Evidence Review Group's comments on the company's clinical effectiveness evidence

3.14 The Evidence Review Group (ERG) stated that the systematic review done by the company was reasonable, and that the identified trial (Hokusai‑VTE) was well conducted and appropriately powered to demonstrate non‑inferiority. However, the ERG stated that while the trial population was similar to trials for other newer anticoagulants, the generalisability of the trial to the UK population was uncertain because it included more people who were reported as 'Asian' and a younger population than would be expected in UK clinical practice. The treatment duration also suggested a higher‑risk population (60% had treatment for longer than 6 months). The ERG noted that the design of Hokusai‑VTE was different from other trials evaluating newer anticoagulants for this condition because patients could have their drug dosage altered at the beginning of or during the trial. The ERG was unsure about whether the monitoring undertaken in the trial would be needed in clinical practice but it stated that, because the dose of edoxaban was related to variable patient factors, it should be expected that some periodic monitoring would be needed to check whether a patient's dose needed to be reduced.

3.15 The ERG noted that the company had not presented evidence for the subgroups of:

  • people with active cancer: the ERG noted that Hokusai‑VTE included people with a diagnosis of active cancer and an analysis of this subgroup had been planned but not conducted, which may have been because of limited data (n=208)

  • people for whom treatment with warfarin was not appropriate: the ERG agreed that this exclusion was legitimate because of a lack of data

  • people with DVT: the ERG disagreed with the exclusion of this subgroup. Because trials in the network for rivaroxaban, warfarin and edoxaban included data for people with DVT, the ERG was able to conduct an analysis for this population.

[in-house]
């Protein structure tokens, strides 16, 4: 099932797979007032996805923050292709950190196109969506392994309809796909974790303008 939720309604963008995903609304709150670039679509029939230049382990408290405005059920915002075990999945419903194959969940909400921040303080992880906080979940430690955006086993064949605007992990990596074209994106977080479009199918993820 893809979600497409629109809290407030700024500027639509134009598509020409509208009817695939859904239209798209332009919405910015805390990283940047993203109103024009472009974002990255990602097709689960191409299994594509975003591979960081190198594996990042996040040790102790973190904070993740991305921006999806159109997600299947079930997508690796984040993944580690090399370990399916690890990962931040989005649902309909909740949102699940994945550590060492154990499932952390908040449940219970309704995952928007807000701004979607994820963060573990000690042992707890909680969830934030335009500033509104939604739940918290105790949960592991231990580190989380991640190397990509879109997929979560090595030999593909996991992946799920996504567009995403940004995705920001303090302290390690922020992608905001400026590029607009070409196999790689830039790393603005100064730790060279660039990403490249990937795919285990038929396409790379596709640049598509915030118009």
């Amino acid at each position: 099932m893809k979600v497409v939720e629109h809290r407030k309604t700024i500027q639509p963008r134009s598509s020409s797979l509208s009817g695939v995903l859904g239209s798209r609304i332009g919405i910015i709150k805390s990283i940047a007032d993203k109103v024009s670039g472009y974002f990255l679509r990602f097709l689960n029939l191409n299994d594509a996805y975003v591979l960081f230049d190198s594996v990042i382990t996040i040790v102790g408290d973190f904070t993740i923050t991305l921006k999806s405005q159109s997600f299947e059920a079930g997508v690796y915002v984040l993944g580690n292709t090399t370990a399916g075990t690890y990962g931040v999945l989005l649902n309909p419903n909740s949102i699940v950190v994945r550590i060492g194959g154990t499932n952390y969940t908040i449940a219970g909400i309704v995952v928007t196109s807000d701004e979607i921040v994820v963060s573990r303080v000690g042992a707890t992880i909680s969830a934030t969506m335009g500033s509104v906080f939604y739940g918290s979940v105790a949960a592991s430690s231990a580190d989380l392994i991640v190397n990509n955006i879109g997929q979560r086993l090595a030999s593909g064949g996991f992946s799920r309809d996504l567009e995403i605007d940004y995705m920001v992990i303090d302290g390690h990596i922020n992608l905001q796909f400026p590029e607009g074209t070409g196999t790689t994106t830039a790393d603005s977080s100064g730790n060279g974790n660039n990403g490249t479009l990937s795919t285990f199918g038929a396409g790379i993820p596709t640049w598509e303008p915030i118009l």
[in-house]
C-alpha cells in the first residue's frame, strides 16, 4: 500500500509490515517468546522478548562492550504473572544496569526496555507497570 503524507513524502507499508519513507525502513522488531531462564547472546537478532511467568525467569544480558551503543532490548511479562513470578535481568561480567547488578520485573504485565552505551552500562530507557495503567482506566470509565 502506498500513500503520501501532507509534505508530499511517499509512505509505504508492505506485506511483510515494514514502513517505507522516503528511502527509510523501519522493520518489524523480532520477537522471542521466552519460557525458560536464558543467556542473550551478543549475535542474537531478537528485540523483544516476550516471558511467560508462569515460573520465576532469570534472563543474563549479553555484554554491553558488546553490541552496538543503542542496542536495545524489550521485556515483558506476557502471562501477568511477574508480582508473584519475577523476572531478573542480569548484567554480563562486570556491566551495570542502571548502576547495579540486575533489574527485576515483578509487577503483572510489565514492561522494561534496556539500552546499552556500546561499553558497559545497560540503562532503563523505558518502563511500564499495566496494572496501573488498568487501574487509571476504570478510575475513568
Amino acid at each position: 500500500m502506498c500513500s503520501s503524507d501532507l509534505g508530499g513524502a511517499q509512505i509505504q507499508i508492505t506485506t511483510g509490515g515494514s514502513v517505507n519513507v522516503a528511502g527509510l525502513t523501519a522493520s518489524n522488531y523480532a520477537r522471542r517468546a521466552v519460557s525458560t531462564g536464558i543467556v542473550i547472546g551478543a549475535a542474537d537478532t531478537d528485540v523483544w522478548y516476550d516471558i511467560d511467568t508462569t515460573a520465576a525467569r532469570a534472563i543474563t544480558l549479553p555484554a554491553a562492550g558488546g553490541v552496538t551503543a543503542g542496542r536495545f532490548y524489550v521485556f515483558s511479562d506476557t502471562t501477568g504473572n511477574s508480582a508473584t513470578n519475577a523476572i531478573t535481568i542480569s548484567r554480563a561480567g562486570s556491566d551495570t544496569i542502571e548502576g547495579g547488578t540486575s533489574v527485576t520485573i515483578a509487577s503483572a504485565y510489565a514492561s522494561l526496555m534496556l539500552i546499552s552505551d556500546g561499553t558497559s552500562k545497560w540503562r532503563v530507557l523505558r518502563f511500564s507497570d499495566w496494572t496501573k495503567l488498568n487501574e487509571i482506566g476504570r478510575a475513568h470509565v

3.16 The ERG noted that although health‑related quality‑of‑life data had been collected in the trial, the small number of respondents severely limited the usefulness of this information.

3.17 The ERG considered the results of the trial, noting that recurrent VTE was more frequent for edoxaban in the first 30 days of the trial (21 events in the edoxaban group compared with 15 events in the warfarin group, in the DVT subgroup; and 9 events in the edoxaban group compared with 7 events in the warfarin group, in the PE subgroup). However, this difference was not statistically significant. Overall, the trial demonstrated statistically significant non‑inferiority compared with warfarin for VTE recurrence. The company reported that edoxaban was statistically significantly superior (p=0.004) for the outcome of major and non‑major bleeding. However, the ERG noted that this difference was driven by non‑major bleeding events (major bleeding events were not statistically significantly different for edoxaban compared with warfarin).

3.18 The ERG considered the approaches taken by the company for different aspects of the network meta‑analysis. It stated that:

  • the approach to reduce heterogeneity by including only trials with 6‑month data was reasonable

  • the qualitative approach to considering heterogeneity was pragmatic, but the ERG would have preferred it if the company had performed 2 separate analyses based on the patient's initial diagnosis (DVT or PE)

  • the use of a fixed‑effects model was reasonable because of the small number of studies included in the network and the lack of direct comparison of newer oral anticoagulants with any treatment other than warfarin

  • the quality assessments of the trials included in the network were mostly adequate

  • the indirect comparisons from the network meta‑analysis were consistent with the direct evidence from the individual trials.